The State points to our decisions holding that the subjective intent of the officer is irrelevant. See Ashcroft v. al-Kidd, 563 U. S. ___ (2011); Whren v. United States, 517 U. S. 806 (1996) . But those cases merely hold that a stop or search that is objectively reasonable is not vitiated by the fact that the officer’s real reason for making the stop or search has nothing to do with the validating reason. Thus, the defendant will not be heard to complain that although he was speeding the officer’s real reason for the stop was racial harassment. See id., at 810, 813. Here, however, the question before the court is precisely whether the officer’s conduct was an objectively reasonable search. As we have described, that depends upon whether the officers had an implied license to enter the porch, which in turn depends upon the purpose for which they entered. Here, their behavior objectively reveals a purpose to conduct a search, which is not what anyone would think he had license to do.III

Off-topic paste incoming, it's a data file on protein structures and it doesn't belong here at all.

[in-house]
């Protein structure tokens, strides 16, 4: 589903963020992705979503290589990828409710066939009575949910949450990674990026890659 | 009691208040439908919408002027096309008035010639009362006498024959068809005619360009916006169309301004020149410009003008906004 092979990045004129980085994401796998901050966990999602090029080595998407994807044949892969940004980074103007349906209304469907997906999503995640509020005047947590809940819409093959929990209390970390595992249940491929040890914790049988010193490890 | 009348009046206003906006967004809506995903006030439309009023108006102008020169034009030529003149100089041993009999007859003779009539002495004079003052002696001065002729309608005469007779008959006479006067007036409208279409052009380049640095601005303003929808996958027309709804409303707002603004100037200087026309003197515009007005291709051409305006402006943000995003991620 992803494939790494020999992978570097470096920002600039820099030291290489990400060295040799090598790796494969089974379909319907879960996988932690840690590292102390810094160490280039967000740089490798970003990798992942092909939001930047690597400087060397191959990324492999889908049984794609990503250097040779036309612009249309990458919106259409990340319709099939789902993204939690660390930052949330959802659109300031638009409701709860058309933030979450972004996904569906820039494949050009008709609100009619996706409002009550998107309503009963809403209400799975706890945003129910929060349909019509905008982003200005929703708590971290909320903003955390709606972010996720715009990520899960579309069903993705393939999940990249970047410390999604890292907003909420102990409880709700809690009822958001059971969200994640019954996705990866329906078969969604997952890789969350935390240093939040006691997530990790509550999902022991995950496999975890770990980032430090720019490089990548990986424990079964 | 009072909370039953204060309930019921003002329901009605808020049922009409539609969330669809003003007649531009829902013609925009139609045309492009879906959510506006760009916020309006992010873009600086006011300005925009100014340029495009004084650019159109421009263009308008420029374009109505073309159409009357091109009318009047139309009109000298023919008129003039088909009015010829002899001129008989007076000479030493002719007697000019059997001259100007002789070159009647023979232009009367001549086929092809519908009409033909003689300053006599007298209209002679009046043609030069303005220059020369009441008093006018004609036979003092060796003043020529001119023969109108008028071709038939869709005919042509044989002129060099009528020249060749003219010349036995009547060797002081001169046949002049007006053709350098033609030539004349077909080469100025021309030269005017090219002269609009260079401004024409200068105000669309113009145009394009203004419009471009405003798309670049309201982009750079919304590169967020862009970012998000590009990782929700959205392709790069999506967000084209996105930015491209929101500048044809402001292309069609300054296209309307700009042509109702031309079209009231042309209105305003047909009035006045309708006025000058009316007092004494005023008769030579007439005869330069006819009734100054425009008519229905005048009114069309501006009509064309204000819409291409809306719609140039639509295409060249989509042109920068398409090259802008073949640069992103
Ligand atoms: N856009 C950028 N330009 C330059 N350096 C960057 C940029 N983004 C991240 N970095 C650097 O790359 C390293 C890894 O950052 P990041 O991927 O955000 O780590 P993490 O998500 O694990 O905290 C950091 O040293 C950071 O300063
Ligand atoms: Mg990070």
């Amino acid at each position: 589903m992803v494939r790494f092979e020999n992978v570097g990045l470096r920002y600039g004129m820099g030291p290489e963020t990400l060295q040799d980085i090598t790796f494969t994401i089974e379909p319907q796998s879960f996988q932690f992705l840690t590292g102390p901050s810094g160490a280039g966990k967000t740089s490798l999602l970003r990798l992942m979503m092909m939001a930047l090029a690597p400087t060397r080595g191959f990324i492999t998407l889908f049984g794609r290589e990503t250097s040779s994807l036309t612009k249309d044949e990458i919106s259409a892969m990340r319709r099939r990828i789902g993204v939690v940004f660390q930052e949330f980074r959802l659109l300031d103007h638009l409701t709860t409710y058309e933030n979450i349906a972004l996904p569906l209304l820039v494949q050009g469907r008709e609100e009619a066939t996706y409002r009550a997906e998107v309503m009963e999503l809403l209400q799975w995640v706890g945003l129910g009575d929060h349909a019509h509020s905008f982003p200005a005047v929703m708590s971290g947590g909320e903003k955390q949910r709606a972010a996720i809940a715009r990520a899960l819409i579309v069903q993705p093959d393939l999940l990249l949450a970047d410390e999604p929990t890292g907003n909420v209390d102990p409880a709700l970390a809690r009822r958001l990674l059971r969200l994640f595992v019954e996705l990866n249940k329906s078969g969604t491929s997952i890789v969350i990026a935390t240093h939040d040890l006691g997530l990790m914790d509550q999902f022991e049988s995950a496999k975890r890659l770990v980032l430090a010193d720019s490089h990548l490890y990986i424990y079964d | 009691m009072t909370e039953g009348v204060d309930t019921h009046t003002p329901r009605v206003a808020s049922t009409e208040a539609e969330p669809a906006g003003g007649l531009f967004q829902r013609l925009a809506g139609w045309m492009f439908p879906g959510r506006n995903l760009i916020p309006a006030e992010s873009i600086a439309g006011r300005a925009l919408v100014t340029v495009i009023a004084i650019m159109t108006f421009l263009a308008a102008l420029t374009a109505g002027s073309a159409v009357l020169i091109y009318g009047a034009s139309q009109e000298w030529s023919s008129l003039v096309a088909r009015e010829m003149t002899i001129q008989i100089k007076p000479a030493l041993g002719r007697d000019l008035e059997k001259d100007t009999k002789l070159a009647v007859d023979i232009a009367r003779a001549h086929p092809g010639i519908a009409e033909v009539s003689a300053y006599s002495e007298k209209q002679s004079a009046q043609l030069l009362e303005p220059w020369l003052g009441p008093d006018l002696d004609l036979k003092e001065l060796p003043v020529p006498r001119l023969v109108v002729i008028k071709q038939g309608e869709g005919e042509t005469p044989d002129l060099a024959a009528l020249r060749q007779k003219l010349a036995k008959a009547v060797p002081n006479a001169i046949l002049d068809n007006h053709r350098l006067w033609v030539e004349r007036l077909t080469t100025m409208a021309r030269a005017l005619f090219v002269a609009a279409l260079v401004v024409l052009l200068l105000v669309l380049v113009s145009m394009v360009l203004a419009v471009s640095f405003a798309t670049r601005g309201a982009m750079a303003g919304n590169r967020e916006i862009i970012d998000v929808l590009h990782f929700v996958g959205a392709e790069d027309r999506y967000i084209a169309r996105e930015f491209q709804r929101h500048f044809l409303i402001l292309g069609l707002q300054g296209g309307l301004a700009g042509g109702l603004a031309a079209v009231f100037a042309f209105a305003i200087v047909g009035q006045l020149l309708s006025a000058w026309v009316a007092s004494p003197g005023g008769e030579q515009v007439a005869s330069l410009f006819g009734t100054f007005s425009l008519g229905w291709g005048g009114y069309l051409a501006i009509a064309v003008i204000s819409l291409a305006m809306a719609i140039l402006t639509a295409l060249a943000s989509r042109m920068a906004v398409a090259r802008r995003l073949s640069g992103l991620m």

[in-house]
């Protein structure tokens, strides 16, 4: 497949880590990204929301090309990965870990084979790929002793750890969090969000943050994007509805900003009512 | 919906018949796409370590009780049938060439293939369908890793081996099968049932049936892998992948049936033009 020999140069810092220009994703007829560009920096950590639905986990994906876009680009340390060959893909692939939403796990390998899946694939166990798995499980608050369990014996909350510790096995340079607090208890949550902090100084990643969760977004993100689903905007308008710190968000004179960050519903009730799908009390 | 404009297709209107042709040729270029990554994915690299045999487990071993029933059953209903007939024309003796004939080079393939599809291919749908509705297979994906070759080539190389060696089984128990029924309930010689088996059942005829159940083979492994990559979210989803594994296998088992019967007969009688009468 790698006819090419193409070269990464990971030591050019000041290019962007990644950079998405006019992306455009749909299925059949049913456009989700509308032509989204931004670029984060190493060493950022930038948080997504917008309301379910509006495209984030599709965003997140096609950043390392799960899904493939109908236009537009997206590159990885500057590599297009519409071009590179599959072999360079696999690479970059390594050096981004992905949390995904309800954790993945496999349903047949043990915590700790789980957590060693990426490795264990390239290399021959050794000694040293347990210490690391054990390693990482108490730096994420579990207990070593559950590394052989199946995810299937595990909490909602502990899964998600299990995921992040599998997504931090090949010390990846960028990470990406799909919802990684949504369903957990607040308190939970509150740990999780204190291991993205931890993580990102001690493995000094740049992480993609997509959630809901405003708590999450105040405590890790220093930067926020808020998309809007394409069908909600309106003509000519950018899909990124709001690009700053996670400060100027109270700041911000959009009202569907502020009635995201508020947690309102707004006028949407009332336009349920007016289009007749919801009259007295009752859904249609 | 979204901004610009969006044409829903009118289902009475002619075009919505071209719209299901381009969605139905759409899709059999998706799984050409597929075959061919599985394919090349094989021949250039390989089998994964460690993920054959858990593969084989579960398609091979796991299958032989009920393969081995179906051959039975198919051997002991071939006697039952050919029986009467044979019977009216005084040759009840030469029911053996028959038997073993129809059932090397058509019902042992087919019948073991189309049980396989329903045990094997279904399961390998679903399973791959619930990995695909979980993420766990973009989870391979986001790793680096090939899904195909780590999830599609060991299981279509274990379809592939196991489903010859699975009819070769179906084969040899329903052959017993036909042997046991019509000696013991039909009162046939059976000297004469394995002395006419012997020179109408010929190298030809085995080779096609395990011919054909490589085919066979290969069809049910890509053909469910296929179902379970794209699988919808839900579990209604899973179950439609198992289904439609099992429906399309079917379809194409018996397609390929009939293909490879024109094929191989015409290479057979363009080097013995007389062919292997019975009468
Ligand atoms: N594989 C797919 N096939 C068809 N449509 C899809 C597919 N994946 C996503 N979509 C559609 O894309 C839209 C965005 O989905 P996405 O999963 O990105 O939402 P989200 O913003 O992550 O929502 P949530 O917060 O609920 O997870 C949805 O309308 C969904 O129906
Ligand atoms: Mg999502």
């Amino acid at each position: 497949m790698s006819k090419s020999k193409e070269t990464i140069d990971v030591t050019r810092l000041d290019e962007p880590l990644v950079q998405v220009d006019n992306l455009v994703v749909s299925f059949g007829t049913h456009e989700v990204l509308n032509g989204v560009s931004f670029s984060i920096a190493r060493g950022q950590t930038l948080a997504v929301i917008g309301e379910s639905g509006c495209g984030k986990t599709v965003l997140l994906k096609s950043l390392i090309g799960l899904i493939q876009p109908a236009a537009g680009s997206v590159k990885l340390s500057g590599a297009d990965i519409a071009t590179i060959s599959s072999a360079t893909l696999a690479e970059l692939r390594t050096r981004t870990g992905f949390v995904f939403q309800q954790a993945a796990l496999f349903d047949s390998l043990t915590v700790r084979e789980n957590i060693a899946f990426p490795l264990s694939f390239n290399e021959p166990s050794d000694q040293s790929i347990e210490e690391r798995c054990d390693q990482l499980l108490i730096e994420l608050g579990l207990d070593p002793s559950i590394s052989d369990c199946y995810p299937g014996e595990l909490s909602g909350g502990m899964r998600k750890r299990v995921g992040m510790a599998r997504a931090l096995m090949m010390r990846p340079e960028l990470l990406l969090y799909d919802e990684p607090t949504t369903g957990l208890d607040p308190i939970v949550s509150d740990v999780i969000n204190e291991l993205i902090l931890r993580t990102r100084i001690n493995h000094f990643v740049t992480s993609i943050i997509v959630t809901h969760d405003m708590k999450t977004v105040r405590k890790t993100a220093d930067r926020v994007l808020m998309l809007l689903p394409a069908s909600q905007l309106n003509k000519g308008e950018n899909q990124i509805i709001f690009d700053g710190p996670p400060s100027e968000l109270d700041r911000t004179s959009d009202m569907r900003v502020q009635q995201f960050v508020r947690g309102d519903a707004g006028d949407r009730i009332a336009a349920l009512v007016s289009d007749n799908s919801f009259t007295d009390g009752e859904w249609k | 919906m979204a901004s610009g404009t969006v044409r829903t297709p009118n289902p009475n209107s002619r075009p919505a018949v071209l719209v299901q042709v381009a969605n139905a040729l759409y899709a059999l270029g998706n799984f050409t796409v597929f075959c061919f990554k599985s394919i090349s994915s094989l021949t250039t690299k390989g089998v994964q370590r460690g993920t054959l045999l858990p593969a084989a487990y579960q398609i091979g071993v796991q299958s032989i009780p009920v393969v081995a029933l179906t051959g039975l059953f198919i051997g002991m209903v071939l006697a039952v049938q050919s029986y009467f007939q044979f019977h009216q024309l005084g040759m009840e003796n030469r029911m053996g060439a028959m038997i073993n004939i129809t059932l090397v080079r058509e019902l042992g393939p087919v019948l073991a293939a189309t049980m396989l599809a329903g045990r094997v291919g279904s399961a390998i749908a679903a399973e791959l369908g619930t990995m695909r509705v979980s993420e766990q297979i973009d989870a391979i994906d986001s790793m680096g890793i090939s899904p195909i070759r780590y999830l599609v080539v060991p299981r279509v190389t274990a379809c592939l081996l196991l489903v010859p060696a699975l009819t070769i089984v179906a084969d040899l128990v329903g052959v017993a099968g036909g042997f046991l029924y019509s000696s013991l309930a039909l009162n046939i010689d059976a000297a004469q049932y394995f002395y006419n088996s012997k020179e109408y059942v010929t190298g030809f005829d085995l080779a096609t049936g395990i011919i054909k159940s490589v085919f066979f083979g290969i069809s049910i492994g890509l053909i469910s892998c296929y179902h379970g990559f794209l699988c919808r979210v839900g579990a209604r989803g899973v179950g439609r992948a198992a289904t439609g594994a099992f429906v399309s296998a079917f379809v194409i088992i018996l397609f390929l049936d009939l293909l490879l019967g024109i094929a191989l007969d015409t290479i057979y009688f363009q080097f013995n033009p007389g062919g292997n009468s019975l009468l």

The State argues that investigation by a forensic narcotics dog by definition cannot implicate any legitimate privacy interest. The State cites for authority our decisions in United States v. Place, 462 U. S. 696 (1983) , United States v. Jacobsen, 466 U. S. 109 (1984) , and Illinois v. Caballes, 543 U. S. 405 (2005) , which held, respectively, that canine inspection of luggage in an airport, chemical testing of a substance that had fallen from a parcel in transit, and canine inspection of an automobile during a lawful traffic stop, do not violate the “reasonable expectation of privacy” described in Katz.